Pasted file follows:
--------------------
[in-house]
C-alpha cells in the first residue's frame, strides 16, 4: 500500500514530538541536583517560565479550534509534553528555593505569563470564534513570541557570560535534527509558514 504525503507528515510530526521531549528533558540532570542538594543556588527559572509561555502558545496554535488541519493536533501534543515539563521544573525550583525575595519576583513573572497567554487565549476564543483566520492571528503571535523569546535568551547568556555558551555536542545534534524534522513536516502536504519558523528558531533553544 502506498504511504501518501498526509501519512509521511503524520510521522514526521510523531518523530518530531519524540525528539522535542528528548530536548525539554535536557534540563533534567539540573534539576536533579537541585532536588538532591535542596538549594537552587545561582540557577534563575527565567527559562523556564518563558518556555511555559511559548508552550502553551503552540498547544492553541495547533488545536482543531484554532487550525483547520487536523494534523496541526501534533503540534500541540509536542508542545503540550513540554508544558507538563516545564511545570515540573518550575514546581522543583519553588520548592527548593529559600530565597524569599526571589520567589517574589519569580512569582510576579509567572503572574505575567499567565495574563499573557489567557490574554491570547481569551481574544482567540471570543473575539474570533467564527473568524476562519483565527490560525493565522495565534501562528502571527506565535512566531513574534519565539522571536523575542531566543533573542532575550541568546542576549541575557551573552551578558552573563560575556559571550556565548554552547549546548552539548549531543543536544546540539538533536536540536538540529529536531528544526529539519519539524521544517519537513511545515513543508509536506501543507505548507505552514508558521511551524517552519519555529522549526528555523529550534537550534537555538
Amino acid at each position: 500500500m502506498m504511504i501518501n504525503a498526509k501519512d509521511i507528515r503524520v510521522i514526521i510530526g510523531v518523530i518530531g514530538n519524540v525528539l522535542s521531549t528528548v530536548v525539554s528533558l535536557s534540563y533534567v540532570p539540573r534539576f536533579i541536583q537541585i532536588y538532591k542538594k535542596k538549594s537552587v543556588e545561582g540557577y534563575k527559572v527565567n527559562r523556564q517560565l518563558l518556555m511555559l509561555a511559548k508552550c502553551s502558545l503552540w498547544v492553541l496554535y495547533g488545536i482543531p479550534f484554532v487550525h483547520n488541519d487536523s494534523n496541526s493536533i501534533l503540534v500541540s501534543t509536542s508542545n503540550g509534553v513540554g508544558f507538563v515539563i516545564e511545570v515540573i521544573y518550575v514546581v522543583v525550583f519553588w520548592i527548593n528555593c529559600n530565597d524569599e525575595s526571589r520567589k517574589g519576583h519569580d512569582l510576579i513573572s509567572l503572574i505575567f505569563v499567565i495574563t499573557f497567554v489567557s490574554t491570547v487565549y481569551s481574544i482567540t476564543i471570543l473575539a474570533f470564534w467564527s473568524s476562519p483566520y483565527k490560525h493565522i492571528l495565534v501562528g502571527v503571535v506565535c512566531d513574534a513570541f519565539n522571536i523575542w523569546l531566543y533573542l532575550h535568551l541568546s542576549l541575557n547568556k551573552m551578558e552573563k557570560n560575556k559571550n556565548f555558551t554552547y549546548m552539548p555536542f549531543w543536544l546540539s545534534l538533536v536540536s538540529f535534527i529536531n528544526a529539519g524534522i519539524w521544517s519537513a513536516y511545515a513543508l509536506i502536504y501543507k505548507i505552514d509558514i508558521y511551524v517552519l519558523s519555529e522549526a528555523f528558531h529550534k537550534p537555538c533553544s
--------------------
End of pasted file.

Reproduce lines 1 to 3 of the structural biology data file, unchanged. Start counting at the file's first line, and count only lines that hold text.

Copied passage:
[in-house]
C-alpha cells in the first residue's frame, strides 16, 4: 500500500514530538541536583517560565479550534509534553528555593505569563470564534513570541557570560535534527509558514 504525503507528515510530526521531549528533558540532570542538594543556588527559572509561555502558545496554535488541519493536533501534543515539563521544573525550583525575595519576583513573572497567554487565549476564543483566520492571528503571535523569546535568551547568556555558551555536542545534534524534522513536516502536504519558523528558531533553544 502506498504511504501518501498526509501519512509521511503524520510521522514526521510523531518523530518530531519524540525528539522535542528528548530536548525539554535536557534540563533534567539540573534539576536533579537541585532536588538532591535542596538549594537552587545561582540557577534563575527565567527559562523556564518563558518556555511555559511559548508552550502553551503552540498547544492553541495547533488545536482543531484554532487550525483547520487536523494534523496541526501534533503540534500541540509536542508542545503540550513540554508544558507538563516545564511545570515540573518550575514546581522543583519553588520548592527548593529559600530565597524569599526571589520567589517574589519569580512569582510576579509567572503572574505575567499567565495574563499573557489567557490574554491570547481569551481574544482567540471570543473575539474570533467564527473568524476562519483565527490560525493565522495565534501562528502571527506565535512566531513574534519565539522571536523575542531566543533573542532575550541568546542576549541575557551573552551578558552573563560575556559571550556565548554552547549546548552539548549531543543536544546540539538533536536540536538540529529536531528544526529539519519539524521544517519537513511545515513543508509536506501543507505548507505552514508558521511551524517552519519555529522549526528555523529550534537550534537555538
Amino acid at each position: 500500500m502506498m504511504i501518501n504525503a498526509k501519512d509521511i507528515r503524520v510521522i514526521i510530526g510523531v518523530i518530531g514530538n519524540v525528539l522535542s521531549t528528548v530536548v525539554s528533558l535536557s534540563y533534567v540532570p539540573r534539576f536533579i541536583q537541585i532536588y538532591k542538594k535542596k538549594s537552587v543556588e545561582g540557577y534563575k527559572v527565567n527559562r523556564q517560565l518563558l518556555m511555559l509561555a511559548k508552550c502553551s502558545l503552540w498547544v492553541l496554535y495547533g488545536i482543531p479550534f484554532v487550525h483547520n488541519d487536523s494534523n496541526s493536533i501534533l503540534v500541540s501534543t509536542s508542545n503540550g509534553v513540554g508544558f507538563v515539563i516545564e511545570v515540573i521544573y518550575v514546581v522543583v525550583f519553588w520548592i527548593n528555593c529559600n530565597d524569599e525575595s526571589r520567589k517574589g519576583h519569580d512569582l510576579i513573572s509567572l503572574i505575567f505569563v499567565i495574563t499573557f497567554v489567557s490574554t491570547v487565549y481569551s481574544i482567540t476564543i471570543l473575539a474570533f470564534w467564527s473568524s476562519p483566520y483565527k490560525h493565522i492571528l495565534v501562528g502571527v503571535v506565535c512566531d513574534a513570541f519565539n522571536i523575542w523569546l531566543y533573542l532575550h535568551l541568546s542576549l541575557n547568556k551573552m551578558e552573563k557570560n560575556k559571550n556565548f555558551t554552547y549546548m552539548p555536542f549531543w543536544l546540539s545534534l538533536v536540536s538540529f535534527i529536531n528544526a529539519g524534522i519539524w521544517s519537513a513536516y511545515a513543508l509536506i502536504y501543507k505548507i505552514d509558514i508558521y511551524v517552519l519558523s519555529e522549526a528555523f528558531h529550534k537550534p537555538c533553544s